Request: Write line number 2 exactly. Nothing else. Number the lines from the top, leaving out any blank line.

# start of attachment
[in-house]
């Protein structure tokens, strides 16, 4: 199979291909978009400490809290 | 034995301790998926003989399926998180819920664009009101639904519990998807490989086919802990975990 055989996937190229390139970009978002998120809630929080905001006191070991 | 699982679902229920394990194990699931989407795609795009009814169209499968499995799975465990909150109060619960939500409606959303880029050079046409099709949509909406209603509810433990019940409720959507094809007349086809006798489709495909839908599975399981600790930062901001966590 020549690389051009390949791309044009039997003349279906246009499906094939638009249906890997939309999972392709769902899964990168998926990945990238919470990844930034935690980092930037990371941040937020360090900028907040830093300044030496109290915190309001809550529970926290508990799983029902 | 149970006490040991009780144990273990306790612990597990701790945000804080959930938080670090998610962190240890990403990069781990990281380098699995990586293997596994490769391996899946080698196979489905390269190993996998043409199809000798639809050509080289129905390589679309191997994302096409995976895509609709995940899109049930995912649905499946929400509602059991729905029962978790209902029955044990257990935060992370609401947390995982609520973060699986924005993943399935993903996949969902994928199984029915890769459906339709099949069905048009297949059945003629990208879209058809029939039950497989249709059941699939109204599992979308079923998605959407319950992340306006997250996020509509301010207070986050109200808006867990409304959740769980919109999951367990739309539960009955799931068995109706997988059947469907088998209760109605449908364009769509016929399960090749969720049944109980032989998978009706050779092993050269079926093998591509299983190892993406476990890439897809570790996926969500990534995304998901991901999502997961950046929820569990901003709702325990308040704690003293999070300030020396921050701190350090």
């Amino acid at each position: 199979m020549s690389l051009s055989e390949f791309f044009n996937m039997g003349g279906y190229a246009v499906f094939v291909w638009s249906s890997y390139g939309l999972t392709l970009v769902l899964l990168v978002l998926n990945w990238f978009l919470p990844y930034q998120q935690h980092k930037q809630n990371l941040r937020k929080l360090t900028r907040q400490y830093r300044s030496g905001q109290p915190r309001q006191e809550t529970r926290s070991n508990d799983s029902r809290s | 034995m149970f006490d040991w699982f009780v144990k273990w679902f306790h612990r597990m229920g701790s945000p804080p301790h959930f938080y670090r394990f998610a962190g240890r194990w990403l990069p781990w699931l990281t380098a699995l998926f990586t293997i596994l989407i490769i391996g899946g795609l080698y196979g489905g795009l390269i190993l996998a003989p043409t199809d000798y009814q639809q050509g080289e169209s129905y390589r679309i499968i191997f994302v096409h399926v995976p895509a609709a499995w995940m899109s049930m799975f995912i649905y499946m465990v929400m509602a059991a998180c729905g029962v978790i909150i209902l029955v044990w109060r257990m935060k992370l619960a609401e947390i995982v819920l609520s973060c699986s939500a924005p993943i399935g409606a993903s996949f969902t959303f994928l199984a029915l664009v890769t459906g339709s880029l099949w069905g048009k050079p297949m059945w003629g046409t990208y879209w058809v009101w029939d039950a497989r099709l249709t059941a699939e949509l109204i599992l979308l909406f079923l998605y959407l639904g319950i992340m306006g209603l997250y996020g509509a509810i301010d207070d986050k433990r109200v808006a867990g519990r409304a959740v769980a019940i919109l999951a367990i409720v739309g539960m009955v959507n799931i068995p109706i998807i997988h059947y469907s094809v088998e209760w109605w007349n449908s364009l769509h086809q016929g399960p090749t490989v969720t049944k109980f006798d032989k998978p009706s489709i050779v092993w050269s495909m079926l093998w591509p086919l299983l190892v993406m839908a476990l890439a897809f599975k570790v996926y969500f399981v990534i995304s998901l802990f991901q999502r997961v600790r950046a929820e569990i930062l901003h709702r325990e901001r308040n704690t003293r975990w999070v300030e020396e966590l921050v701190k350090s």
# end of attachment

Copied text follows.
């Protein structure tokens, strides 16, 4: 199979291909978009400490809290 | 034995301790998926003989399926998180819920664009009101639904519990998807490989086919802990975990 055989996937190229390139970009978002998120809630929080905001006191070991 | 699982679902229920394990194990699931989407795609795009009814169209499968499995799975465990909150109060619960939500409606959303880029050079046409099709949509909406209603509810433990019940409720959507094809007349086809006798489709495909839908599975399981600790930062901001966590 020549690389051009390949791309044009039997003349279906246009499906094939638009249906890997939309999972392709769902899964990168998926990945990238919470990844930034935690980092930037990371941040937020360090900028907040830093300044030496109290915190309001809550529970926290508990799983029902 | 149970006490040991009780144990273990306790612990597990701790945000804080959930938080670090998610962190240890990403990069781990990281380098699995990586293997596994490769391996899946080698196979489905390269190993996998043409199809000798639809050509080289129905390589679309191997994302096409995976895509609709995940899109049930995912649905499946929400509602059991729905029962978790209902029955044990257990935060992370609401947390995982609520973060699986924005993943399935993903996949969902994928199984029915890769459906339709099949069905048009297949059945003629990208879209058809029939039950497989249709059941699939109204599992979308079923998605959407319950992340306006997250996020509509301010207070986050109200808006867990409304959740769980919109999951367990739309539960009955799931068995109706997988059947469907088998209760109605449908364009769509016929399960090749969720049944109980032989998978009706050779092993050269079926093998591509299983190892993406476990890439897809570790996926969500990534995304998901991901999502997961950046929820569990901003709702325990308040704690003293999070300030020396921050701190350090």